You come as you are
In our daily lives, we slip into a persona people have come to expect - whether that's at work, at the school gate, out on the town, or at sports club. Sometimes that persona isn't exactly who we really are, but it feels like you have to keep it in place so as not to upset the group dynamic. But when you walk with strangers, you can simply be you, no persona required. It is exceptionally liberating.
You realise how different but the same we all are
When you don't get to choose your company, you are presented with a random mix of people from completely different backgrounds. But here's the thing: although we are all so different, fundamentally we are also all so very alike. We all go through similar challenges and emotions. Our experiences may be unique but our basic humanity is the same. Not everyone will instantly be your cup of tea, but if you remove judgement and simply see them for who they are, you see how necessary and beautiful those differences are.
You see the immense strength women have
You probably know the challenges your closest friends or family members have been through. But when you hear about the challenges other women have faced, you realise how universally strong women are. Whether it's relationship breakdowns, loss of children or partners, a career challenge, having to rebuild a new sense of purpose, fighting against injustice putting their own mental health at risk, building businesses and being the mainstay of the family unit - women are pretty exceptional and spending time with women you don't know opens your eyes to the private struggles they go through daily.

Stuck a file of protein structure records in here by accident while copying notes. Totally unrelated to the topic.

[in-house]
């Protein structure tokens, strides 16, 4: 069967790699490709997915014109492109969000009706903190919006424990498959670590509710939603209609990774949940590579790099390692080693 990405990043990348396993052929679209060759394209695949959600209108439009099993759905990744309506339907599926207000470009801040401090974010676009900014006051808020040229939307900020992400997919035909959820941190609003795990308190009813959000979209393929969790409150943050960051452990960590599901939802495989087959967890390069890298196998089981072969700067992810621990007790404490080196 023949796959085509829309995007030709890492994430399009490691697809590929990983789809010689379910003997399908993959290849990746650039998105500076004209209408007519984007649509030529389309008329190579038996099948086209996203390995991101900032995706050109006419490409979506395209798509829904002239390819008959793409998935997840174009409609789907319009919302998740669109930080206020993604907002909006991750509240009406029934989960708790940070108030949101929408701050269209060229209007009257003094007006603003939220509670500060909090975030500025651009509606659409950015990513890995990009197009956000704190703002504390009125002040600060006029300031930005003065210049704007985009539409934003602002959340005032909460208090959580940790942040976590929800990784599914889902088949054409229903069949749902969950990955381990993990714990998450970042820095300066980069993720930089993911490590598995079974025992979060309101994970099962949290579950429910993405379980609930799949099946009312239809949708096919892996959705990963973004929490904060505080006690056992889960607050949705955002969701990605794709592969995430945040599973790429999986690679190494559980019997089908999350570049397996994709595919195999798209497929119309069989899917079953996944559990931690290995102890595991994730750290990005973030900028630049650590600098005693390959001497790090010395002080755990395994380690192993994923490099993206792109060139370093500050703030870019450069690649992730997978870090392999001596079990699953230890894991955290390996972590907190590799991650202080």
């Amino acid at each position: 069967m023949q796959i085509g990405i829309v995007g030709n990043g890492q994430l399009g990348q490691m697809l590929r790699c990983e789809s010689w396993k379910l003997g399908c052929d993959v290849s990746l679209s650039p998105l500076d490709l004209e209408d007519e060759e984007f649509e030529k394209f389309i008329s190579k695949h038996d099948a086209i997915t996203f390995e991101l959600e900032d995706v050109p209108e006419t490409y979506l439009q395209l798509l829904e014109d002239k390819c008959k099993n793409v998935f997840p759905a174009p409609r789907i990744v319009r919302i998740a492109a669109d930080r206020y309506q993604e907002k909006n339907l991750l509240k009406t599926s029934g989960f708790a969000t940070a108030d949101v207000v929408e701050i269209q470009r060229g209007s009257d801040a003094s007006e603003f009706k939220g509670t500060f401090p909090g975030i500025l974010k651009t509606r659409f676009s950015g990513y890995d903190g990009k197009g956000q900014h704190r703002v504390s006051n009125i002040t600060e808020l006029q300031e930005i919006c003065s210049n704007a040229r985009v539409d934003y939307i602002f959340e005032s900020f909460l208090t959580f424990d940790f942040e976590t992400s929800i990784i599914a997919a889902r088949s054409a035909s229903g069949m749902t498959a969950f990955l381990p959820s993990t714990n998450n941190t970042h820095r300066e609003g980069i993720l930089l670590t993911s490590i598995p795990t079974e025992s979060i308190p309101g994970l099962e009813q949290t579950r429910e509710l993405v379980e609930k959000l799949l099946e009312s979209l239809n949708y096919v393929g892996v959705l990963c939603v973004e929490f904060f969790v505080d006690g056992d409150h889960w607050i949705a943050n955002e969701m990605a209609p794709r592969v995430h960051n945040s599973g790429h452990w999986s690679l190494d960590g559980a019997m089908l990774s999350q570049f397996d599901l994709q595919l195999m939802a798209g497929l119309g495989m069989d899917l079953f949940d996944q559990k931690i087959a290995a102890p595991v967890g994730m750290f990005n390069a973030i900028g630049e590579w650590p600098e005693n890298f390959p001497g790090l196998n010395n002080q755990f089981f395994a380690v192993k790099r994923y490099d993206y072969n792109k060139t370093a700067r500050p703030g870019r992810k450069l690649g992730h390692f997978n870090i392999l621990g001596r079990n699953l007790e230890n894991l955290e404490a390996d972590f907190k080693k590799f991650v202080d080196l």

You discover a new side to yourself
Sometimes it takes a stranger to hold a mirror up to you to recognise the person you have become. They might say things like: You are so strong. What an exceptional thing you've done. That is so fascinating. Those things may seem entirely ordinary to you, but when you hear it from a stranger, you think perhaps I am strong, exceptional and fascinating. Your confidence will be boosted and your self esteem reframed.
Because not everything is serious. And they won't have heard your jokes or funny stories before and you won't have heard theirs!
If you would like to find other women to go walking with, join Glamoraks. It is an online community that lets you find other women near you to easily arrange walks and adventures together. They may start out as strangers but they won't stay that way.
This post was prompted by the most recent Glamoraks Walking Weekend that took place 24-25 March 2018 on the South Downs as well as other recent walks I've done with people who were previously strangers to me. Below is a video of the South Downs scenery and a sense of how a group of strangers left as friends.
If you would like to meet other women to go walking, hiking or adventuring with, join the Glamoraks online community.
In January 2017, I set up a Facebook group for women who like to walk. I had no real idea what I wanted it to be. I just loved walking and knew how happy it made me. I figured I couldn't be the only women who felt like that and I wanted to encourage others to experience the same joy.